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IEEE Std C62.55-2020 pdf free download
IEEE Std C62.55-2020 pdf free download.IEEE Guide for Surge Protection of DC Power Feeds to Remote Radio Heads.
9. The issue of multiple strokes and continuing current
Up to this point, only a flash having a single stroke has been considered. These are rare. According to (‘IGRE TB 549 (2013). a typical negative cloud-to-ground flash is composed of three to five strokes (leader/return stroke sequences), with typical interstroke intervals of some tens of milliseconds. The largest number of strokes in a flash reported in clause 2.5 ofCIGRE TB 549(2013) is 26 strokes, although no upper limit has been established. Annex A5.4 of MIL-STD-464 [B 19] describes an extreme multi-surge environment consisting of a 200 kA 6/69 first stroke followed by twenty-three 50 kA 3/35 subsequent strokes spaced 10 ms to 200 ins apart.
Flash strokes do not always occur in the same place. According to 2.7 ofCIGRE TB 549 (2013), one-third to one-hall of all lightning discharges to earth, both single- and multiple-stroke hashes, strike ground at more than one point with the spatial separation between the channel terminations being up to many kilometers. Clause 2.7 of CIGRE TB 549 (2013) talks about strikes to ground, and it is not clear if this observation also applies to strikes to towers. The worst case is to assume that all strokes hit the tower.
Figure 10 illustrates the case of multiple flashes, and also includes continuing current (which can last from a millisecond to hundreds of milliseconds).
Annex A5 .4 of MI L-STD-464- I 997  shows an extreme case where a first stroke can transfer 10 C, a subsequent stroke can transfer 2.5 C. and continuing current can transfer 200 C (400 A for 0.5 s).
Depending on the interval between strokes and the thermal time constant of a device, the thermal energy due to the strokes might accumulate in the device, which could impact its functionality. This view is supported in a paper by Sargent Ct at. [B23] in which halfof a set of 18 mm MOV samples subjected to multi-surge burst 8/20 surges at rated current showed signs of damage; whereas the other halfof the samples tested with a single 8/20 surge at rated current repeated at intervals of 60 s or more showed no damage. Analysis of the failed samples showed cracking and alteration of the material near the surge current conduction channel. Examination of this material suggested that local hot spots formed when a current pulse was passed through the MOV. The material in these hot spots likely resulted from a plasma formed during the current pulse, which rapidly cooled afterwards due to heat conduction to the surrounding ZnO grains. Creation of the altered material was thought to require a local temperature around 1000 °C. which would occur if the pulse energy was concentrated in about 2°/s of the MOV volume. This is an important observation, because a calculation of the energy absorbed in the multi-surge burst test showcd that the temperature rise of the MOV would have been 231 °C if the temperature distribution were uniform, much less than the temperature thought to have caused the damage.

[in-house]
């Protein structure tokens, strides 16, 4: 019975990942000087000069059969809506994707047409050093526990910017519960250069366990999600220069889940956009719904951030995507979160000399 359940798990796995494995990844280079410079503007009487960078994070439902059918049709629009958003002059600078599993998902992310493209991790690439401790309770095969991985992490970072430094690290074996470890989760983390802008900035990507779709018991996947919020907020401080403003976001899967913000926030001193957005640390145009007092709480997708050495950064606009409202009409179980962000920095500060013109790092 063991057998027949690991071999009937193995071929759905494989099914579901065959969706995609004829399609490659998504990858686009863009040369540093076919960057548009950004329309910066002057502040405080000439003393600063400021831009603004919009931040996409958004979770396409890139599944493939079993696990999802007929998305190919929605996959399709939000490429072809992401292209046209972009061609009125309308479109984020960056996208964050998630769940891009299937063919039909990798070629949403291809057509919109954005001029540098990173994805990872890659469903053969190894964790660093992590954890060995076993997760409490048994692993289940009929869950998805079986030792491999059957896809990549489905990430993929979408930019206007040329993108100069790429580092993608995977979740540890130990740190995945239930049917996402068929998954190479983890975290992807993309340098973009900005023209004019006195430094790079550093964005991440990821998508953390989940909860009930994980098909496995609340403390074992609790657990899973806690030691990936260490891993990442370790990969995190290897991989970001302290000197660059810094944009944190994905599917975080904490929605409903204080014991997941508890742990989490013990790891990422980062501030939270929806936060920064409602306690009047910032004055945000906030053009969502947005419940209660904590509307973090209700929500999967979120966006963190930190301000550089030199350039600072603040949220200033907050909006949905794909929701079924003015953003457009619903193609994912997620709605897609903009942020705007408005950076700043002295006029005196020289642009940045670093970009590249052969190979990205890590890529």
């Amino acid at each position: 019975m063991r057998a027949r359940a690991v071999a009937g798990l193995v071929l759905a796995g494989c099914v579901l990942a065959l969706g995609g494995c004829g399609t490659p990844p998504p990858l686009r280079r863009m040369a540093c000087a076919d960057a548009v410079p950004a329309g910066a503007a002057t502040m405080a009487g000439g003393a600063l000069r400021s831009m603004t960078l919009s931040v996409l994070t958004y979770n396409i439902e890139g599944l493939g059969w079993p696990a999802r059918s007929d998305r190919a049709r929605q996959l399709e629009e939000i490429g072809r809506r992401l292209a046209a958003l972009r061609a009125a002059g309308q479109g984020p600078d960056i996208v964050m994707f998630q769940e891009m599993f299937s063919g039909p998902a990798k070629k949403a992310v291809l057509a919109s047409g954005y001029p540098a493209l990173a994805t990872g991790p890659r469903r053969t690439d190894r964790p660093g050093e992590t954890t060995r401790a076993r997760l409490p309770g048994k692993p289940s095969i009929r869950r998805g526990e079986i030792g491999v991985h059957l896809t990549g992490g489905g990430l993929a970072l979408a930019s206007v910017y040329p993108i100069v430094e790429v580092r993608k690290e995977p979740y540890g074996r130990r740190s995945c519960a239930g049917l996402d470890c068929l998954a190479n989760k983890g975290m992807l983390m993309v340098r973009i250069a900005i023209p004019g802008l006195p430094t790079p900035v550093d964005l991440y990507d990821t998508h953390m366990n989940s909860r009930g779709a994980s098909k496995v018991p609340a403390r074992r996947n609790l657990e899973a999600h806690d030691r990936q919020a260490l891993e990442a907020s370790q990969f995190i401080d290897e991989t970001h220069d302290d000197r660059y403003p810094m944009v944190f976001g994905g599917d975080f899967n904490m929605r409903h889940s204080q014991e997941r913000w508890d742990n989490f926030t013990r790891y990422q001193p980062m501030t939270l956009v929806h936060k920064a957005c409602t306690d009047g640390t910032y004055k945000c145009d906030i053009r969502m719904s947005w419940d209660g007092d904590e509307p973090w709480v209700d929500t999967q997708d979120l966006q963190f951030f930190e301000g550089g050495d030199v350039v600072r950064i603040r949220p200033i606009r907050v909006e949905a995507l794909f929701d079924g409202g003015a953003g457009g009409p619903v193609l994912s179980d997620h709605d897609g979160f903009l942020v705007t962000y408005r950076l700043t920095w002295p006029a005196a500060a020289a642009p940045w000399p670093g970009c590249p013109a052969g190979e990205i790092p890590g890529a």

In another multi-surge burst test. Rousseau et al. (1322] subjected an MOV to sixty 20 kA 8/20 surges spaced 60 s apart, with no failure. But when the same type of MOV was subjected to as few as five 20 kA 8/20 surges spaced 50 ms apart, failure occurred.
In addition to forming hot spots, an MOV can fail by surface flashover, as noted in a paper by Darveniza and Merccr [B4]. Surface flashover can occur due to plasma generation. manufacturing defects of the MOV.IEEE Std C62.55-2020 pdf free download.
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